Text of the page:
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BC to Observe National Day for Truth and Reconciliation in 2022

In August 2021, we issued a CSSEA Info that communicated with employers the BC Government’s observance of the National Day for Truth and Reconciliation by recognizing September 30th as a holiday for all employees who are normally entitled to provincial and federal holidays. The holiday would be interim while the province began a consultation process with residential school survivors and Indigenous partners, as well as the labour and private sector business communities, on how BC can observe September 30 in that year and beyond.

As the consultation and engagement process is still ongoing, and based on collective agreement provisions granting federal statutory holidays concerning the National Day for Truth and Reconciliation, provincial public sector employers should plan for September 30 to once again be observed as a holiday this year (2022) on a without prejudice basis for all employees who are normally entitled to provincial and federal statutory holidays. More information can be found in this Ministry of Indigenous Relations and Reconciliation update; employers are encouraged to share this update with their employees.

CSSEA is working with the Public Sector Employers’ Council Secretariat on how to address this matter in bargaining. If you have any further questions, please contact your HRLR Consultant or Advocate.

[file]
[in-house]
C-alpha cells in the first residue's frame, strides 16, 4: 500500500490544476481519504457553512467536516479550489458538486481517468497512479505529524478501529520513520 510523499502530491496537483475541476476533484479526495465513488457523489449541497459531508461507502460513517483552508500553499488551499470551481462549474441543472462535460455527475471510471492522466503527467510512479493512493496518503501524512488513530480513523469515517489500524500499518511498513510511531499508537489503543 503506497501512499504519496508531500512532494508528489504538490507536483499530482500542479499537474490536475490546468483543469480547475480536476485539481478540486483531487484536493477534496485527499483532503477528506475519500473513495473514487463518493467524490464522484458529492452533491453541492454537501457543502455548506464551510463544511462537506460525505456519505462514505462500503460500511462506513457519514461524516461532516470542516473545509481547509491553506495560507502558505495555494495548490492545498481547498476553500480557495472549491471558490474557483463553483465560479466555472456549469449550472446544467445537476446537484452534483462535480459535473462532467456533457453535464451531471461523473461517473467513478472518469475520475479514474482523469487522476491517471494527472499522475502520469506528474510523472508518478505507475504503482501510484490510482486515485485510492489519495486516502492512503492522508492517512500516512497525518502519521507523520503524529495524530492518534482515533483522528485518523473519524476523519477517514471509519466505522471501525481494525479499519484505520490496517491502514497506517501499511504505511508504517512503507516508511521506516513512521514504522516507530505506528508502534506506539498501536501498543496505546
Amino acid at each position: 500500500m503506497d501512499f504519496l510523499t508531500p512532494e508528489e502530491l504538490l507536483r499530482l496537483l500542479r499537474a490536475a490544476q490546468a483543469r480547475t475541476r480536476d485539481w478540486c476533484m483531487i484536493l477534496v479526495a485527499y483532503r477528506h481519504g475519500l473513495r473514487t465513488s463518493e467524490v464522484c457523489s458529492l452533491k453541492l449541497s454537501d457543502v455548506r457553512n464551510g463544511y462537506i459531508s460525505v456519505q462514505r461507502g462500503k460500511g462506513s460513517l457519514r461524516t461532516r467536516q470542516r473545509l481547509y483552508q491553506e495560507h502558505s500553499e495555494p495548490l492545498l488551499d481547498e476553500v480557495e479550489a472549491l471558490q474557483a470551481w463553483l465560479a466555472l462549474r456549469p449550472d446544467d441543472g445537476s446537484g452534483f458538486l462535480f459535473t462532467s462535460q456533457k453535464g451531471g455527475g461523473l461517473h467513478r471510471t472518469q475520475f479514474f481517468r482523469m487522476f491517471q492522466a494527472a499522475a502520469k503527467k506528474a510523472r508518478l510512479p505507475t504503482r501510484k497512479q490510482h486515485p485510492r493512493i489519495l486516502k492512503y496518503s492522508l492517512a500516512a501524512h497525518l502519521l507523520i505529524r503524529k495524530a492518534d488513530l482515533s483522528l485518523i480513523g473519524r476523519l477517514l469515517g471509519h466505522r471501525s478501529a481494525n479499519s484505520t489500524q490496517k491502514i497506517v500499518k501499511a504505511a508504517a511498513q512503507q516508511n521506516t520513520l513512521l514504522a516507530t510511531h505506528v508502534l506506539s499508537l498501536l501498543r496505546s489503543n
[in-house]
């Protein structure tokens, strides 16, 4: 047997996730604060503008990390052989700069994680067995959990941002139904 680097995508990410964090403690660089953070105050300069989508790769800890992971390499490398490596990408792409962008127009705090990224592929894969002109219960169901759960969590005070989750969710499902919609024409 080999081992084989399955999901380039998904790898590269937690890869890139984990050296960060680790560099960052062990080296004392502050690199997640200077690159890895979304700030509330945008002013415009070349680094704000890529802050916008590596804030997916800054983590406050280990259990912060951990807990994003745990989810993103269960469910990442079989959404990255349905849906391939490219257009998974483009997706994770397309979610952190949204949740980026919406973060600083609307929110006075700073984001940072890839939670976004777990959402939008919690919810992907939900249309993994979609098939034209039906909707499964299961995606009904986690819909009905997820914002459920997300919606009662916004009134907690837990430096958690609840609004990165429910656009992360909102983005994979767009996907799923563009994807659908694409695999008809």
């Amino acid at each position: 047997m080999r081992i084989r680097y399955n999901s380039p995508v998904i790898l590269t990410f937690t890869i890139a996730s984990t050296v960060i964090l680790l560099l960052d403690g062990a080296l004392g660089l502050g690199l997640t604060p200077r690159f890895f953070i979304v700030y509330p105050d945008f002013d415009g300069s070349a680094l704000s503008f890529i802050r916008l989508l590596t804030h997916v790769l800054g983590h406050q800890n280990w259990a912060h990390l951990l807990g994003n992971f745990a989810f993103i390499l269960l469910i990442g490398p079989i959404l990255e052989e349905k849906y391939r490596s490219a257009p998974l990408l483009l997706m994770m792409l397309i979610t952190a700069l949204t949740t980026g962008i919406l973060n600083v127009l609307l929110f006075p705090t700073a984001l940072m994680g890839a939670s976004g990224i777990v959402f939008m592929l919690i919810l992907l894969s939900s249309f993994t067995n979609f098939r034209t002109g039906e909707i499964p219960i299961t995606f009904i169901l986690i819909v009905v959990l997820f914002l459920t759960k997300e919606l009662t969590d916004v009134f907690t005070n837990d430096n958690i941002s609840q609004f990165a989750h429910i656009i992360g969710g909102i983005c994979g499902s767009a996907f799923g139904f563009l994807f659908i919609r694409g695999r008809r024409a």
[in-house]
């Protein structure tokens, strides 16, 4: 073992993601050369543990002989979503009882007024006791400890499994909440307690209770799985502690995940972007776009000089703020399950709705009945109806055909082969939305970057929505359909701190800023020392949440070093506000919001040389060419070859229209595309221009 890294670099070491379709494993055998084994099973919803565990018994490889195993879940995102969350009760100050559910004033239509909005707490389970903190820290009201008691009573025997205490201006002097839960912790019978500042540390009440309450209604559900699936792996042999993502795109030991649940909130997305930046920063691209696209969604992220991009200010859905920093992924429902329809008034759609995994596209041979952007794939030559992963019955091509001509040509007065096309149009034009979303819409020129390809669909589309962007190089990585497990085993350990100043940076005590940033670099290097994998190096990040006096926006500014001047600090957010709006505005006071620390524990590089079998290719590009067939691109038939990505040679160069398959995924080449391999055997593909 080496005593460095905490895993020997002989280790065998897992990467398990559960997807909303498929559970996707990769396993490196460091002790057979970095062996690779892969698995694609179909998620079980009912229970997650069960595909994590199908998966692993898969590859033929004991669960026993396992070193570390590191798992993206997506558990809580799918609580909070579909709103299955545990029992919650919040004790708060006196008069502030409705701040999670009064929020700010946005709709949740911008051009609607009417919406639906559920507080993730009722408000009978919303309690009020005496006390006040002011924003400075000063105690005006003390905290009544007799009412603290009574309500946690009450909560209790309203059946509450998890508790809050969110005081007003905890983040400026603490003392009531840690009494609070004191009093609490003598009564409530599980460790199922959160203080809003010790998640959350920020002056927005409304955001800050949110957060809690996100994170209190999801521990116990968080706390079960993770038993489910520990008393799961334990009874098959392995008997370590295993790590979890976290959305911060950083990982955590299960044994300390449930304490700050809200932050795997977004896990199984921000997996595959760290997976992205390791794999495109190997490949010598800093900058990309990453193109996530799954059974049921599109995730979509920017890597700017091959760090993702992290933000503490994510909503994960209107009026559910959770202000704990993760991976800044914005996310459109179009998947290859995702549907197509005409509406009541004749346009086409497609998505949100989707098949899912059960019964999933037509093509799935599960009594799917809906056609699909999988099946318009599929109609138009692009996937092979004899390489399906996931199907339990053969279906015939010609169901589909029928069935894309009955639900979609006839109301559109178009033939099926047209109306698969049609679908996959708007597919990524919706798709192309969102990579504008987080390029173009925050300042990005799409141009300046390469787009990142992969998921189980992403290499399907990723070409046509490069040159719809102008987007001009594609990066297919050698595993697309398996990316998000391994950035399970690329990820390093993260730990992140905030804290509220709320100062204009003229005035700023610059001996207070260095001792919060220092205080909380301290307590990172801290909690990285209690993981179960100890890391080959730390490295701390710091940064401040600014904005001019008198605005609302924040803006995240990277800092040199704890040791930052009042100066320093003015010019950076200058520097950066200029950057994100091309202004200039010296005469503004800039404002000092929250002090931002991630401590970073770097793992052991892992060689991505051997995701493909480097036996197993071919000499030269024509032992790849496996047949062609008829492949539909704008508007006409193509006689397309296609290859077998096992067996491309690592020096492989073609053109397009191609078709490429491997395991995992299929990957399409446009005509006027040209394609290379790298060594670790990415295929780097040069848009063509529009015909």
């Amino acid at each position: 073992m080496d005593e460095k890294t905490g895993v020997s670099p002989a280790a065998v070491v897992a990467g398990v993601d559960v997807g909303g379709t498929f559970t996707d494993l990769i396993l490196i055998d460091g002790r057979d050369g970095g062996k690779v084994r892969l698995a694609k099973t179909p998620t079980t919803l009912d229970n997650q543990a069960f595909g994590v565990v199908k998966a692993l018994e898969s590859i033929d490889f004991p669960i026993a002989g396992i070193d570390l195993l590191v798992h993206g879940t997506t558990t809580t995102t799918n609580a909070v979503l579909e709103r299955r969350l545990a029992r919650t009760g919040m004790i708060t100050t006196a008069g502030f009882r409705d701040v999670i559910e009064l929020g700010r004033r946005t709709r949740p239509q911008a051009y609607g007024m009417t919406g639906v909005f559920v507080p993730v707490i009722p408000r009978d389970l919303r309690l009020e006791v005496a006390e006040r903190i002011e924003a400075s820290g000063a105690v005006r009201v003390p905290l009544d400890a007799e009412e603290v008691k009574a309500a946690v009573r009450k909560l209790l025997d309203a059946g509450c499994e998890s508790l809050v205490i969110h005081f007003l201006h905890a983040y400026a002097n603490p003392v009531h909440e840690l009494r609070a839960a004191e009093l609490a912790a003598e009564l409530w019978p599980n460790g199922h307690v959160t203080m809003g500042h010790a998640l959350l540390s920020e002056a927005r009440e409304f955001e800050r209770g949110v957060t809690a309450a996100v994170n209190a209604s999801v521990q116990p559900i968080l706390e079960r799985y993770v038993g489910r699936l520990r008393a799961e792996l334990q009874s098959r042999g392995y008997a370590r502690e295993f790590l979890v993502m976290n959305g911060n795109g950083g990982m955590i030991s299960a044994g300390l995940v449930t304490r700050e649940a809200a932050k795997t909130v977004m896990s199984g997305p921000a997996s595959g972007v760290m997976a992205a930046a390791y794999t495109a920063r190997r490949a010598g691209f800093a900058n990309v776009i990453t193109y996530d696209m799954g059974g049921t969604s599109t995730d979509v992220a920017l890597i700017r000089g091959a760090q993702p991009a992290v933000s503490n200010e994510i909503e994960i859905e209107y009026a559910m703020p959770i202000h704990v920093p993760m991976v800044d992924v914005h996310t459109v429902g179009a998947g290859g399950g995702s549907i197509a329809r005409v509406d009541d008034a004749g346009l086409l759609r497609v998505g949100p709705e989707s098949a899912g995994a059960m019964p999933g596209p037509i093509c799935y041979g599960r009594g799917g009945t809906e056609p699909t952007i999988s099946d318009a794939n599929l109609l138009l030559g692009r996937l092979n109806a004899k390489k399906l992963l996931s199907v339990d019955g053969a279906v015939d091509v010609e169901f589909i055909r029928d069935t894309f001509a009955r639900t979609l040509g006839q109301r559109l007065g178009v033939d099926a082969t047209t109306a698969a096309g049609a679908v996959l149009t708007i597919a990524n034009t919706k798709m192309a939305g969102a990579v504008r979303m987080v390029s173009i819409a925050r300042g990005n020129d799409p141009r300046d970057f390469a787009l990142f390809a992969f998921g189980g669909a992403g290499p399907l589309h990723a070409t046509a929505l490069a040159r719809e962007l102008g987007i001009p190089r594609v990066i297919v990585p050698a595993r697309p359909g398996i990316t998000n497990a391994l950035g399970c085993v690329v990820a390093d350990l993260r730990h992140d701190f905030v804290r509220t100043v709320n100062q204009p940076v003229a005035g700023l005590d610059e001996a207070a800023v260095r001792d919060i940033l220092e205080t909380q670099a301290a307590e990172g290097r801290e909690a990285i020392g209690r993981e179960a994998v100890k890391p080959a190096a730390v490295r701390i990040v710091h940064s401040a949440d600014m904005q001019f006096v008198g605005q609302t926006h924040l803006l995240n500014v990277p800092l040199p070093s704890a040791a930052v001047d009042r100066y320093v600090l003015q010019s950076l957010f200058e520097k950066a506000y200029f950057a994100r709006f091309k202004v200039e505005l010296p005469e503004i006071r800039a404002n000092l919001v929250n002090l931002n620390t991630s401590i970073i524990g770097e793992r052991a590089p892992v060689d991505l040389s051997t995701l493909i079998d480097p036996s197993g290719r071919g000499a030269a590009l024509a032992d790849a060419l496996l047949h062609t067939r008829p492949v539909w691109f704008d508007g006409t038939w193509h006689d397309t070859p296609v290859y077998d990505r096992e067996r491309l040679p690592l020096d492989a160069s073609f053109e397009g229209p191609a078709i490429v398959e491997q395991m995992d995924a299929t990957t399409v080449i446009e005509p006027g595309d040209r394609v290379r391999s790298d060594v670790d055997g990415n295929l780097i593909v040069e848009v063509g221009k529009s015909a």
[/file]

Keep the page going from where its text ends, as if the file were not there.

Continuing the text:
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2022 Community Social Services Awards of Excellence to be Presented in Person!

CSSEA is excited to announce that it plans to once again present the 2022 Community Social Services Awards of Excellence in person, after a two year pause in large gatherings. While we appreciate that the public health situation may change, CSSEA is buoyed by current Provincial Health Officer guidelines that allow for indoor gatherings at 100% capacity, and will hold the event as long as it remains safe to do so. Nominations for the awards are now being accepted until 5pm on April 22 and CSSEA encourages all members and associates to consider nominating an outstanding individual working in BC's publicly funded community social services sector.

CSSEA is particularly thankful for the continued, generous support of event sponsor TELUS, who has maintained incredible support of the event throughout the pandemic.

Four Award Categories

The Awards of Excellence celebrate four individuals who provide vital services to some of the most vulnerable people in our communities.…

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February 11, 2022 - CSSEA and CSSBA Commence Sectoral Bargaining